Following the scouting emails, our threat analysts then observed impersonation attacks using spoofed aliases for individuals whose accounts sent out-of-office responses.

What do the impersonation-based business email compromise (BEC) attacks look like?

The impersonation attacks show a far greater level of sophistication when compared with the scouting emails. As well as the intelligence gathered using the out-of-office replies, from the level of accurate detail contained within the attacks it is evident that the cybercriminal has conducted additional research about their targets using open-source intelligence (OSINT) and uses this to create a seemingly plausible backstory for their request to change payroll details.

Impersonation-based business email compromise (BEC) attack, with anti-phishing banners added by Egress Defend

Impersonation-based business email compromise (BEC) attack, with anti-phishing banners added by Egress Defend

The attack uses a spoofed email address for the impersonated individual and, despite wording to the contrary, was sent from a desktop computer, not a mobile device.

Egress analysis: Creating highly credible BEC attacks using scouting, OSINT, pretexting, and impersonation

Targeted research using scouting emails and OSINT

By using scouting emails, the attacker can establish:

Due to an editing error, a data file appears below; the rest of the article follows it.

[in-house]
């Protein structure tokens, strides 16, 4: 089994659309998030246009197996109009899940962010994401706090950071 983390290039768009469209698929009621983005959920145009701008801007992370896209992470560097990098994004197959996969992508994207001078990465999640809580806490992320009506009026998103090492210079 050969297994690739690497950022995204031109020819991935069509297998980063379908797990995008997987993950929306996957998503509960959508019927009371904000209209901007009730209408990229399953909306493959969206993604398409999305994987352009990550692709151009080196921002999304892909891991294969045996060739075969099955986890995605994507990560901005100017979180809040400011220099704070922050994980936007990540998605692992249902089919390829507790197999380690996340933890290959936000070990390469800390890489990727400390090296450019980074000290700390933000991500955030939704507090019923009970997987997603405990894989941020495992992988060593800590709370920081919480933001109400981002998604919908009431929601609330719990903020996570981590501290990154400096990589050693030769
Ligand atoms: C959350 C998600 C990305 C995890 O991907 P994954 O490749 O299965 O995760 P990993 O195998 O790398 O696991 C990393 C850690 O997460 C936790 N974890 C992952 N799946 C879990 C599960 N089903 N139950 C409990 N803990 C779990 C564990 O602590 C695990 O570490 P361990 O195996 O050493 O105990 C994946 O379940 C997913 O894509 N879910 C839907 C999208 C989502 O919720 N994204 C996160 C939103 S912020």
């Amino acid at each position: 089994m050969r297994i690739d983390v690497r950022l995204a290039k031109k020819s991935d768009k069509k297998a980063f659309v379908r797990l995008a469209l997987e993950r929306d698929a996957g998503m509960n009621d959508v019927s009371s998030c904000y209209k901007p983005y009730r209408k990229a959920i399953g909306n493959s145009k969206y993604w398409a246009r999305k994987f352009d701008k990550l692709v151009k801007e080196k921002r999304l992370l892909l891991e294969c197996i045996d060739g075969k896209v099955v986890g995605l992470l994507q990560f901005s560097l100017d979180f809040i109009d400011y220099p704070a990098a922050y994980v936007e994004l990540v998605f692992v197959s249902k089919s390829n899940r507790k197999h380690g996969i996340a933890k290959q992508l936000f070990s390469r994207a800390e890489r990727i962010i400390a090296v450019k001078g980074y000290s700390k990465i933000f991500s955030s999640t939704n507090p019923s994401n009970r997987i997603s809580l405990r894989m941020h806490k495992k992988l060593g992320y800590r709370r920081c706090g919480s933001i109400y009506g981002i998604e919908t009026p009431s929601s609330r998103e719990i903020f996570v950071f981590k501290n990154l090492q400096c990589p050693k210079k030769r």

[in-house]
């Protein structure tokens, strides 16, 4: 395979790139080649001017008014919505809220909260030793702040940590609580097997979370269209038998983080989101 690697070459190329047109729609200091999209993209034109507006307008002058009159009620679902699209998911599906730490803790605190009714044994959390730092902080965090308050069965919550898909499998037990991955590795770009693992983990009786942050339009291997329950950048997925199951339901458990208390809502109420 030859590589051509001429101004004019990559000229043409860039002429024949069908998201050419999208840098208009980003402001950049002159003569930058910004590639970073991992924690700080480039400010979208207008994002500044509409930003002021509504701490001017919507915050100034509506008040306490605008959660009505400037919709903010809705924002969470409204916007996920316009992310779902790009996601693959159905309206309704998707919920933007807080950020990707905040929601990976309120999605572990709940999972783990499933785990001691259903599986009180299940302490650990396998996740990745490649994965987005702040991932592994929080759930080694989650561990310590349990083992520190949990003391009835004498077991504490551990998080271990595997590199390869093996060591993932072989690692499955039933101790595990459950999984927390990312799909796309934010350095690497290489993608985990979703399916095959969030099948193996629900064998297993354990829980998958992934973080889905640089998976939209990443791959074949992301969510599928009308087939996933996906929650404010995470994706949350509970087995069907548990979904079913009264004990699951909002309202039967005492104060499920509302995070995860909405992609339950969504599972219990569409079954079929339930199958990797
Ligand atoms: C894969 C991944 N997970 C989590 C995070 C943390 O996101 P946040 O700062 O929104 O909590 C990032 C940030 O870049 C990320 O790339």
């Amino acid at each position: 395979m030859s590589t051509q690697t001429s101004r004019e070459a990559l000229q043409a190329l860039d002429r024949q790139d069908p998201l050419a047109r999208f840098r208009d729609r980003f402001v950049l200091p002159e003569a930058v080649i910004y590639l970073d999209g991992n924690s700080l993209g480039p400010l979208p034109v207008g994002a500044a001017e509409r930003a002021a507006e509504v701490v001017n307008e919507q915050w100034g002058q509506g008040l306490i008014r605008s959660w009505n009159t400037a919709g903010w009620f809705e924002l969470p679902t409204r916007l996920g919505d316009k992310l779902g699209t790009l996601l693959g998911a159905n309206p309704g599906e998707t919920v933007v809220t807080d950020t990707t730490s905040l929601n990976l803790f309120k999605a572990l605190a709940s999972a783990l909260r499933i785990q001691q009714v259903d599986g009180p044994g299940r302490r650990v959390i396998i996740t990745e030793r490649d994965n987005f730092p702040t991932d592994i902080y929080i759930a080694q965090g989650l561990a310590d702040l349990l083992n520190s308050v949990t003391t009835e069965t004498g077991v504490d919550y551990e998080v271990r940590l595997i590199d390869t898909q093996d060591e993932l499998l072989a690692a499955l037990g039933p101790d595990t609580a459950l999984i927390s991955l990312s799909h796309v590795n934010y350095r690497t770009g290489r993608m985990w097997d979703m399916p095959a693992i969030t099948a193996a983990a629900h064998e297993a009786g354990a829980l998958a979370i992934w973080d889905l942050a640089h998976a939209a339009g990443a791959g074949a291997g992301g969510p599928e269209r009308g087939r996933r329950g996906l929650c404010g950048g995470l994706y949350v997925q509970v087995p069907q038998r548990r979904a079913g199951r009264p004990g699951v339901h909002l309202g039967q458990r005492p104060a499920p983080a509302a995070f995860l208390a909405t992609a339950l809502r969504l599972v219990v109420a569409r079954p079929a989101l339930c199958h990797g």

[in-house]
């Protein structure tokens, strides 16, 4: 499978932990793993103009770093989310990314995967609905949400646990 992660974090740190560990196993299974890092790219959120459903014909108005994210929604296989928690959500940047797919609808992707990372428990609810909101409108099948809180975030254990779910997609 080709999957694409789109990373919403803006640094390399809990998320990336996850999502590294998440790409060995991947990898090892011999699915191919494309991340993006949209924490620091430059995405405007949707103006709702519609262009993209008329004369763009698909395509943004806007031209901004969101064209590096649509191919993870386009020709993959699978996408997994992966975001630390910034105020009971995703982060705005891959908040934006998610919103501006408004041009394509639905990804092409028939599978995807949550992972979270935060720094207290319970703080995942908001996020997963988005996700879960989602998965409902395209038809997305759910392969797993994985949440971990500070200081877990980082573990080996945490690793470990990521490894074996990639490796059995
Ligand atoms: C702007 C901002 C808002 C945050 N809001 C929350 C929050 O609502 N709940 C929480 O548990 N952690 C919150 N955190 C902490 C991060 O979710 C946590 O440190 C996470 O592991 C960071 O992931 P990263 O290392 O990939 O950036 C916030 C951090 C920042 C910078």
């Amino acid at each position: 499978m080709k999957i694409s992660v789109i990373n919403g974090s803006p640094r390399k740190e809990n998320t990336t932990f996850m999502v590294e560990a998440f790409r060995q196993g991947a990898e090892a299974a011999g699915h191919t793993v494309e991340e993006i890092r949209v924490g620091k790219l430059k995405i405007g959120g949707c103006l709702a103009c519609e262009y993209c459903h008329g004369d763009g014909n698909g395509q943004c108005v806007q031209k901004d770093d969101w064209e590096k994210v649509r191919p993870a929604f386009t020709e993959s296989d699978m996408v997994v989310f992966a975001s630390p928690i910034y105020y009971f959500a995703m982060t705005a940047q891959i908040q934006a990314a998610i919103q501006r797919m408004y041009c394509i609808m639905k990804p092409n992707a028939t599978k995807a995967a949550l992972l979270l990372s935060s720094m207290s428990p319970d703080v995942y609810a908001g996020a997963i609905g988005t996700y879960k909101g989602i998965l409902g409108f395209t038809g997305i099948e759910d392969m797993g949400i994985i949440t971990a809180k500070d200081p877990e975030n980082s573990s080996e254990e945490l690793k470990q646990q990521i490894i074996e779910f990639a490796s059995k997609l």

• Whether a mailbox is active or not
  • Whether the recipient clicked the hyperlink and, if they did, this proves the email was received (and not quarantined or sent to Junk), with pixel tracking also revealing the recipient’s IP address, and browser name, and operating system version
  • What automatic reply (if any) is set up for an active mailbox, which in this instance, is used to impersonate individuals who are on PTO

The scouting emails are used as the first stage in this two-step phishing campaign and as an intelligence-gathering exercise.

This intelligence is then augmented by OSINT, which is likely to have been gathered via social media. Through this process, they have identified several facts about the individuals involved or mentioned in the attack:

  • Ronn cycles as a hobby
  • Zachary reports into Peter
  • Zachary handles payroll for the organization
  • Peter is a new starter at the organization and their joining was announced on social media 48 hours before the BEC attack was sent

Pretexting to build credibility and socially engineer the victim

In the 2023 Data Breach Investigations Report, Verizon revealed that pretexting had almost doubled since the previous year. You can get more insights from Verizon's annual report in our on-demand webinar with renowned cybersecurity expert, Chris Novak.